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Workforce services recaps 2001, releases 2002 projections

Near the end of 2001, Utah's economy experienced its worst slump since the 1980s.

Non-farm employers created only 10,000 new jobs statewide for a growth rate of 0.9 percent.

The expansion rate constitutes Utah's slowest job growth since 1983 and registers at only a fraction of the state's long-term average of 3.5 percent.

Correspondingly, the 4.4 percent unemployment rate posted by the state in 2001 represents a nine-year high, indicates the Utah Department of Workforce Services.

On average, 50,000 Utahns were out of work on a monthly basis during last year.

The 2002 Olympic Winter Games will temporarily lift northern Utah's economy. Nevertheless, the state's performance for the year will appear similar to 2001.

Job growth will remain near 1 percent during 2002, creating approximately 12,000 employment opportunities across Utah, predicts the department of workforce services.

The statewide jobless rate may reach 5 percent, with 58,000 unemployed Utahns.

However, signs of a recovery should start to surface after mid-year.

Several major construction projects were completed in 2001 and 2002 looks to be a leaner year for the sector, points out the department of workforce services.

The dearth of new employment opportunities for construction workers could extend Utah's economic slowdown well into 2002.

The record-breaking 11-year expansion in Utah's construction industry ended in 1999. The year 2001's net loss of about 2,000 jobs is the second year of the long-anticipated downturn in the industry as several major projects have been completed.

With fewer construction projects anticipated for 2002, workforce services forecasts a loss of an additional 5,500 jobs in the industry.

The 2001 rate of job growth in Utah's major industrial divisions ranged from minimum 3 percent in manufacturing and construction to 5 percent in finance, insurance and real estate.

In 2002 construction job losses will deepen, but most other divisions should see some minor improvements.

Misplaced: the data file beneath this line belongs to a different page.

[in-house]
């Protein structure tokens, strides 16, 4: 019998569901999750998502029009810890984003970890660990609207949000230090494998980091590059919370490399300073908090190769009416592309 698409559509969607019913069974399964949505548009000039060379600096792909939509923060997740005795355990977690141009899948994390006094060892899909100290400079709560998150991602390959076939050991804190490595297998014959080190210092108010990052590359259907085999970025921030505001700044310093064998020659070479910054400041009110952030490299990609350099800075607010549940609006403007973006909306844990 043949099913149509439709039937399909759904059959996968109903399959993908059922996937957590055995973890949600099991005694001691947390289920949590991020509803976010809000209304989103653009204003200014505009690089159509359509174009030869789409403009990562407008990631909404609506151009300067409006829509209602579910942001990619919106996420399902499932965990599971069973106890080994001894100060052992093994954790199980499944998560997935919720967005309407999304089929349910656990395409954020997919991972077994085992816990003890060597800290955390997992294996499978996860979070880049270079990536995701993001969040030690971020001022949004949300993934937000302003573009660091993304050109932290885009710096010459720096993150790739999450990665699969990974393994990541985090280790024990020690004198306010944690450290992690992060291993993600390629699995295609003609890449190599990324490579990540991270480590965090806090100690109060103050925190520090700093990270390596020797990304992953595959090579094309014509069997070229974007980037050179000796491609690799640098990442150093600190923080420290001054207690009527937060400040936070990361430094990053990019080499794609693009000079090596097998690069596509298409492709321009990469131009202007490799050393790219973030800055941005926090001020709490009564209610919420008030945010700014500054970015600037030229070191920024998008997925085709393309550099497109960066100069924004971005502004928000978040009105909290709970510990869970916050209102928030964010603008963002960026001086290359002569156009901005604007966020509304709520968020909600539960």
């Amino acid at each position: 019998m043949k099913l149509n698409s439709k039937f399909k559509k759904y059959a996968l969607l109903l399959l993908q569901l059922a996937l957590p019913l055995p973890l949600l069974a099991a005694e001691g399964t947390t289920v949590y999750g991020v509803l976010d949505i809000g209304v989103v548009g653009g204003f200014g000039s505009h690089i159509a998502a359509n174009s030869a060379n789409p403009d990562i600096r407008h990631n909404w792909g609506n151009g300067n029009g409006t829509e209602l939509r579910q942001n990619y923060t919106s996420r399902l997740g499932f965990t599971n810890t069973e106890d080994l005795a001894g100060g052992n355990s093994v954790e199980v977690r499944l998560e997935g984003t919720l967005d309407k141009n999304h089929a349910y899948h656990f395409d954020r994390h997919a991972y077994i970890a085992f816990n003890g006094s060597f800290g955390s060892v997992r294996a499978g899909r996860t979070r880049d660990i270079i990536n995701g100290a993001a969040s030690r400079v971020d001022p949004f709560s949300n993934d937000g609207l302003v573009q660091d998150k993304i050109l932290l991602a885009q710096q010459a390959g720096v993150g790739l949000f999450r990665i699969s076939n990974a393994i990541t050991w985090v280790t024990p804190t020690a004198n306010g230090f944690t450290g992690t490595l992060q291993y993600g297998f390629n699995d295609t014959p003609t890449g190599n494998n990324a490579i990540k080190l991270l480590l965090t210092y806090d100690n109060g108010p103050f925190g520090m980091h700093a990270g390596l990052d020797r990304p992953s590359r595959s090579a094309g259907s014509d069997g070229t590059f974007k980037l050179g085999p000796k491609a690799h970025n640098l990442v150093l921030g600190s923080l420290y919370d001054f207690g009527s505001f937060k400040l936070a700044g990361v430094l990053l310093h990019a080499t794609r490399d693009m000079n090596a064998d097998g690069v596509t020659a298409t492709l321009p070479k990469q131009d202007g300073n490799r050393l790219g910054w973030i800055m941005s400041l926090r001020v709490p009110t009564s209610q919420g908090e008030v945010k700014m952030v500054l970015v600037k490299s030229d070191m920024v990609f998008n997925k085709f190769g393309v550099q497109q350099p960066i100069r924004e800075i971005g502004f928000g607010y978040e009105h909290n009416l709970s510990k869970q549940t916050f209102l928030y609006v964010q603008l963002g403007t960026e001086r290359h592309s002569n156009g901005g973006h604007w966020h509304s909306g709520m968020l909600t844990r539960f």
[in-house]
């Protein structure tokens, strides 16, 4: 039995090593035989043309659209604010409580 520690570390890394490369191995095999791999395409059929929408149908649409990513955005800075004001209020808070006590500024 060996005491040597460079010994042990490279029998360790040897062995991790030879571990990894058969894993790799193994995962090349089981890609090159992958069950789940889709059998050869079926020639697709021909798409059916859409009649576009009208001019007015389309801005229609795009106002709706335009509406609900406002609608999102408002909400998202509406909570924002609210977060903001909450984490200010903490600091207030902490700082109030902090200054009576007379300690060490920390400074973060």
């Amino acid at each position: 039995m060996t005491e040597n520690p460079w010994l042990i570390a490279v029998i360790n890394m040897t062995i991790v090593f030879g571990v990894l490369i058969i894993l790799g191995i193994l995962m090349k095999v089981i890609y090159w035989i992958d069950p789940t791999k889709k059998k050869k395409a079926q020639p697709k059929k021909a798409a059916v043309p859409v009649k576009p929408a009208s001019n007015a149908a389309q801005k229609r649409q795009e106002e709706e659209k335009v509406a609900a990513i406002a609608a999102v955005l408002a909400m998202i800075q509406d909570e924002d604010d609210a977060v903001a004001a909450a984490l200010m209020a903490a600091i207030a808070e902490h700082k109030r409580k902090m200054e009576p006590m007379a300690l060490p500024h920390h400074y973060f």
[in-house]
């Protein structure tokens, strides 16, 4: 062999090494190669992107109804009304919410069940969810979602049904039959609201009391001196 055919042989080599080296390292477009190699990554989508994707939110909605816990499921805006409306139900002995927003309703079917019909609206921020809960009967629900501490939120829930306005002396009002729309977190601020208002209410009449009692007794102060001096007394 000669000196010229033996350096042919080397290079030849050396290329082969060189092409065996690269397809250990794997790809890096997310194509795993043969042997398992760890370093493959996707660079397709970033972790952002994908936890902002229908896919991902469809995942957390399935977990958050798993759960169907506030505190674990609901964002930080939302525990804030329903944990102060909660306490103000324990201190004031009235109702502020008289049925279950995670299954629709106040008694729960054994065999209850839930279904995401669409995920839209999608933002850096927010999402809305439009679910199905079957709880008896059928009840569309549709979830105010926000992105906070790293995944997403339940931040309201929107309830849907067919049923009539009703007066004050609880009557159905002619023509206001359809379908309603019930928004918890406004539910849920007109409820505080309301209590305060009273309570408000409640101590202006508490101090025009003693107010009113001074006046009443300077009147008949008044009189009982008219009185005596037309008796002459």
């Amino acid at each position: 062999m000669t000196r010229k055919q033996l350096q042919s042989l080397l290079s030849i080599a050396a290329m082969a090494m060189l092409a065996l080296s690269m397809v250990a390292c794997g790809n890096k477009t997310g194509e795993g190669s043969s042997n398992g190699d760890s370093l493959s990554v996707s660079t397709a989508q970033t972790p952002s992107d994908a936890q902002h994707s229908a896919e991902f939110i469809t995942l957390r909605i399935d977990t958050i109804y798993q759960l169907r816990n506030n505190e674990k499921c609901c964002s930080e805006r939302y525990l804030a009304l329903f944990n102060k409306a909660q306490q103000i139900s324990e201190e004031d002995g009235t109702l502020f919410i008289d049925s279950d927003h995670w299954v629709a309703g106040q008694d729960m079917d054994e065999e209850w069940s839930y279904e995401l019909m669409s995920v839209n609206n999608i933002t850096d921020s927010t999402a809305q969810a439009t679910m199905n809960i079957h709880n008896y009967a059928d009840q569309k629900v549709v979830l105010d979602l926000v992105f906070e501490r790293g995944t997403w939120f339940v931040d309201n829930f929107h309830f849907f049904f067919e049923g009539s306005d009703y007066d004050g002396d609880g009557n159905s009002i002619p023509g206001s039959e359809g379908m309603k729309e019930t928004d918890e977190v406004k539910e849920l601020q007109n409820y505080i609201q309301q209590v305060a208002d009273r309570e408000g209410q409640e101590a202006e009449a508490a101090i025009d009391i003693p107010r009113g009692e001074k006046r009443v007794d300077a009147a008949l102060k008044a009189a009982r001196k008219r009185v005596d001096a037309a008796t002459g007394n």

In 2001, Utah's average annual non-agricultural pay registered at $29,700. The figure is up 3.1 percent from the 2000 average, an increase of 4.8 percent. This is the seventh year in a row that average wage increases in Utah have outpaced inflation, as measured by the consumer price index.

Since the early 1980s, growth in wages for Utahns covered under unemployment insurance laws have lagged far behind the United States, explains the department of workforce services.

Utah annual pay as a percentage of U.S. wage has declined from a high of 96.3 percent in 1981 to a low of 82.8 percent in 2000. Nothing in the foreseeable future will alter the trend.

The loss of high paying goods-producing jobs in the early and mid-1980s contributed to the decline in wages. However, Utah demographics have played a role in the situation.

Utah has a large percentage of young people in the labor market. Young people are usually paid less than older workers. In addition, Utah has a higher percentage of individuals working part-time than the U.S. in general, which also tends to pull the average wage down.

Shortages of workers from 1996 through 2000 are thought to be a factor in the relatively rapid wage increases during the four-year period. Average annual pay in 2002 will likely see slower growth, according to workforce services.

Utah's teenagers and young adults are much more likely to work than U.S. peers. Utah's population ages 55 years and older accounts for a relatively small share of the state's adult population. Older Utahns are also more likely to work than U.S. peers. In addition, Utah's large families and lower than average wages may influence households to have more than one wage earner and jobs have been readily available for several years.

An average of 72 percent of Utah's civilian population older than age 15 participated in the labor force in 2000. The number is significantly higher than the national average of 67 percent. Both Utah women and men take part in the labor market at higher raters than national counterparts.

Roughly 97.5 percent of Utah workers are employed in non-agriculturally industries, indicates workforce services. Of the individuals in question, 7 percent are self-employed or private household or unpaid family members.

Approximately 90 percent of all employed Utahns are non-agricultural wage and salaried workers, concludes DWS.




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